Standard Mono White Aggro Deck Guide: The Best 2022 Deck Got Better!

Adeline, Resplendent Cathar Art by Bryan Sola
Adeline, Resplendent Cathar Art by Bryan Sola

Some time ago, I worked on a Standard 2022 White Weenie Guide. That deck carried me to Mythic in the BO1 Standard 2022 ladder. Now, White Weenie has done it again. With a 26-6 score from Platinum III to Mythic (BO3), this archetype once again shows that even with its simplicity, one of the oldest strategies in Magic history is stronger than it has been in a long time.

mono-white aggro
58.6% global win rate
5.16% metagame share
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best against
vs grixis control
80.0% win rate
5 tracked matches
vs orzhov clerics
80.0% win rate
5 tracked matches
vs gruul aggro
80.0% win rate
5 tracked matches
worst against
vs boros aggro
37.5% win rate
8 tracked matches
vs rakdos midrange
33.3% win rate
12 tracked matches
vs mono-red aggro
28.6% win rate
7 tracked matches

After the good results the 2022 version gave me, I thought that if 1 or 2 good cheap white creatures were printed in Innistrad: Midnight Hunt, the archetype would be able to face the strongest opposition and firmly claim a spot on the tier 1 deck list, even in BO3.

This became a reality when MID gave us not 1, but 4 amazing creatures that solidify our strategy. Let me introduce them to you before I show you the updated list.

Chaplain of Alms is a creature that does more than it looks. It lets us solidify our curve playing now 14 one drops. This allows us to play a creature on turn one in practically every game which is extremely important for us. Having Ward 1 is amazing when we curve into Luminarch Aspirant. This, combined with First Strike, makes this Cleric a really good option for attacking or even blocking when we are on the draw.

That’s not all! It has Disturb, a new MID ability that lets us play it from the graveyard as a 2/1 flyer with first strike. This is amazing for closing games and serves as squire for all our creatures giving them ward 1. Chaplain of Alms is all we need in White Weenie.

Intrepid Adversary is one of the five Adversary creatures that MID bring to the table, but undoubtedly the most efficient and powerful of all. I saw other iterations of this archetype, and most of them play 4 of this Scout, but after a lot of testing, I think 3 is the proper number. Most of the time, you want to play it on turn 2 just when we don’t have any other option. A 3/1 Lifelink for two is not bad at all, but if we can play Luminarch Aspirant, Clarion Spirit, or two one drops, Adversary tends to be the weakest of all those options, which is why we play 3. We want to play Intrepid Adversary for four mana most of the time, making it a 4/2 lifelink creature with an anthem effect -Anthem effect: +1/+1 to all our creatures.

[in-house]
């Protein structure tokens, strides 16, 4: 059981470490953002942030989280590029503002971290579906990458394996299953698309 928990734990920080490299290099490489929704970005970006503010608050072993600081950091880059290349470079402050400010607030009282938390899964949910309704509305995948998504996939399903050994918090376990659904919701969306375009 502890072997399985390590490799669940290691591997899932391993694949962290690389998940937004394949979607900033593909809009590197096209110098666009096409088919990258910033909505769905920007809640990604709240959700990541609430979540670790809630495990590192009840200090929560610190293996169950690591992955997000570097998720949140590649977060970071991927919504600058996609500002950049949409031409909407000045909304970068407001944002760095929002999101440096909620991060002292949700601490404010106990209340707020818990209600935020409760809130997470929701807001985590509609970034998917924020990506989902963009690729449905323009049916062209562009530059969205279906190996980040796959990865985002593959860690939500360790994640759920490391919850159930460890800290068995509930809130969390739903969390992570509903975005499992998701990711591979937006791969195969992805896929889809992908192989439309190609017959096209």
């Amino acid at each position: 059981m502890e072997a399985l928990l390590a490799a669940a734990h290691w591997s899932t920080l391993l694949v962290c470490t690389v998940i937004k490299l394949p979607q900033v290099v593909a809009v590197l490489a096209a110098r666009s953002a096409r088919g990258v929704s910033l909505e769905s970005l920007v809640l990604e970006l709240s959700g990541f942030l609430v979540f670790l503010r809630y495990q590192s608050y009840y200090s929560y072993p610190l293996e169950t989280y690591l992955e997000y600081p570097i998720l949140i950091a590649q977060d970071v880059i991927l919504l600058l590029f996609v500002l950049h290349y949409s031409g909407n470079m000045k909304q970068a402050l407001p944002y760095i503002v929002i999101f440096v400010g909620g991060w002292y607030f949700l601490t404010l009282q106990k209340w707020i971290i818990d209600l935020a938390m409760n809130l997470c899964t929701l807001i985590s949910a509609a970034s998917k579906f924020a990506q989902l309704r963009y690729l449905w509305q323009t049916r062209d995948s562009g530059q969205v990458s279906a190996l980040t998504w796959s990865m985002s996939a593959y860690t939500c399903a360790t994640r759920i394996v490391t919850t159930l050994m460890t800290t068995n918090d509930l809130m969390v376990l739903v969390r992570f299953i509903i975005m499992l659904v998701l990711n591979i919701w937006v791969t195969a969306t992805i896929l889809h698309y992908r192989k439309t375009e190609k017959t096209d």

That effect is always extremely valuable for our archetype, especially when imbued in a creature. Also having the option of paying more mana for a double or in a few cases triple anthem is amazing! Most of the time we don’t want it in our opening hand, but drawing one in the first 4 turns is a game changer.

At the beginning, not too many people looked at Adeline, Resplendent Cathar as a relevant card, but when I compared her with Brimaz, King of Oreskos in my stream (one of the best three drops in the history of WW), it made us think that it’s one of our best three mana options. Brimaz has Vigilance like Adeline, but there are a few things that make Adeline better when we want to be aggressive. Most could think that Adeline is a creature for Commander, because her last ability says “for each opponent”, but making the direct comparison with Brimaz, even if it is just one token, Adeline creates the 1/1 white Human whenever we attack. That means that we don’t have to attack with Adeline for triggering this. Playing Adeline turn 3 and attacking with other creatures would exert extra pressure even if Adeline stays back.

Secondly, Brimaz is a 3/4 and Adeline is */4, making Brimaz better when alone, but when we are in a White Weenie and our plan is to swarm the board asap, Adeline could be attacking with 5+ power every single turn and that makes her an extremely heavy hitter. Brimaz could make a 1/1 token when blocking, but overall, when we want to be aggressive, Adeline is an extremely good choice. (Making a slot for the third copy could be a good move).

Finally, Brutal Cathar is an amazing partner for Skyclave Apparition, making us stronger when we’re behind. As a sideboard option for other creature based strategies, Brutal Cathar puts us in a great position in our game two and three, even on the draw. It can’t remove any 4 mana or less permanent like Skyclave Apparition, but instead, he can take out any 5+ mana creature that most of the time can stop our aggressive plan, and not only once! If we manage to make a day/night cycle happen, Brutal Cathar can remove multiple creatures!